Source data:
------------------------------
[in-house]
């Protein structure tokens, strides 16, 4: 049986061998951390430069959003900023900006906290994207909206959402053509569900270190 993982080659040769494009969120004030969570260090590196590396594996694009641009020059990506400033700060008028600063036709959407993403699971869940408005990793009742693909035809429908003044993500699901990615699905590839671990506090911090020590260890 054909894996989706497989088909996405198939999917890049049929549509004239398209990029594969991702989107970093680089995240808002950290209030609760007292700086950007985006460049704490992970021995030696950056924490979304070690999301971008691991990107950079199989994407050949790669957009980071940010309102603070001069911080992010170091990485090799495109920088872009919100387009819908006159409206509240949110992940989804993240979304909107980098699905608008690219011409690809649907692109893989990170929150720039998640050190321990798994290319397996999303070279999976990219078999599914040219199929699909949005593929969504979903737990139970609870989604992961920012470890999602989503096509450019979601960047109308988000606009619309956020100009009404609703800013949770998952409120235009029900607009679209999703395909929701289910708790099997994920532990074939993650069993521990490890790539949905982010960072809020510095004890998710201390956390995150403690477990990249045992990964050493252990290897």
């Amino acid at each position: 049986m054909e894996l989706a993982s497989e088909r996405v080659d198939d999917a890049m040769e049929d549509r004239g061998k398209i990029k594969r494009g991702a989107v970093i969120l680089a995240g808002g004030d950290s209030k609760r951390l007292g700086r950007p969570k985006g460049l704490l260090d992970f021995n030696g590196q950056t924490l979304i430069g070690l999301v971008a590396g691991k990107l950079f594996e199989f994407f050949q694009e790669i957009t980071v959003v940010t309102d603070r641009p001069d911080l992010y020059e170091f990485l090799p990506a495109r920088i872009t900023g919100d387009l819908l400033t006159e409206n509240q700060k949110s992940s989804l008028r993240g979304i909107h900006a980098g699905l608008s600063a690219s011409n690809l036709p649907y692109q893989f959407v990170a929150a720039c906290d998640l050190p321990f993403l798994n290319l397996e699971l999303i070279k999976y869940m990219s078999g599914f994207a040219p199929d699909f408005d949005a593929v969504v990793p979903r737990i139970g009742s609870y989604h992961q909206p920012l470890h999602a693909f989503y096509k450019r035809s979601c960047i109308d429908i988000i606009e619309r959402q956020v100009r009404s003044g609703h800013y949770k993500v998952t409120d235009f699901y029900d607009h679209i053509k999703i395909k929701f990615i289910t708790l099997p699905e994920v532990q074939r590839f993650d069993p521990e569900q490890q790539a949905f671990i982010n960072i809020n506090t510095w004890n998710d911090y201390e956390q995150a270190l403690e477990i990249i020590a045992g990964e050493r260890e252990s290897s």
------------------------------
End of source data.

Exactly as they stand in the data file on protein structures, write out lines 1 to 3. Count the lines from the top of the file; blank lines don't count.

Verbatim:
[in-house]
């Protein structure tokens, strides 16, 4: 049986061998951390430069959003900023900006906290994207909206959402053509569900270190 993982080659040769494009969120004030969570260090590196590396594996694009641009020059990506400033700060008028600063036709959407993403699971869940408005990793009742693909035809429908003044993500699901990615699905590839671990506090911090020590260890 054909894996989706497989088909996405198939999917890049049929549509004239398209990029594969991702989107970093680089995240808002950290209030609760007292700086950007985006460049704490992970021995030696950056924490979304070690999301971008691991990107950079199989994407050949790669957009980071940010309102603070001069911080992010170091990485090799495109920088872009919100387009819908006159409206509240949110992940989804993240979304909107980098699905608008690219011409690809649907692109893989990170929150720039998640050190321990798994290319397996999303070279999976990219078999599914040219199929699909949005593929969504979903737990139970609870989604992961920012470890999602989503096509450019979601960047109308988000606009619309956020100009009404609703800013949770998952409120235009029900607009679209999703395909929701289910708790099997994920532990074939993650069993521990490890790539949905982010960072809020510095004890998710201390956390995150403690477990990249045992990964050493252990290897």
């Amino acid at each position: 049986m054909e894996l989706a993982s497989e088909r996405v080659d198939d999917a890049m040769e049929d549509r004239g061998k398209i990029k594969r494009g991702a989107v970093i969120l680089a995240g808002g004030d950290s209030k609760r951390l007292g700086r950007p969570k985006g460049l704490l260090d992970f021995n030696g590196q950056t924490l979304i430069g070690l999301v971008a590396g691991k990107l950079f594996e199989f994407f050949q694009e790669i957009t980071v959003v940010t309102d603070r641009p001069d911080l992010y020059e170091f990485l090799p990506a495109r920088i872009t900023g919100d387009l819908l400033t006159e409206n509240q700060k949110s992940s989804l008028r993240g979304i909107h900006a980098g699905l608008s600063a690219s011409n690809l036709p649907y692109q893989f959407v990170a929150a720039c906290d998640l050190p321990f993403l798994n290319l397996e699971l999303i070279k999976y869940m990219s078999g599914f994207a040219p199929d699909f408005d949005a593929v969504v990793p979903r737990i139970g009742s609870y989604h992961q909206p920012l470890h999602a693909f989503y096509k450019r035809s979601c960047i109308d429908i988000i606009e619309r959402q956020v100009r009404s003044g609703h800013y949770k993500v998952t409120d235009f699901y029900d607009h679209i053509k999703i395909k929701f990615i289910t708790l099997p699905e994920v532990q074939r590839f993650d069993p521990e569900q490890q790539a949905f671990i982010n960072i809020n506090t510095w004890n998710d911090y201390e956390q995150a270190l403690e477990i990249i020590a045992g990964e050493r260890e252990s290897s």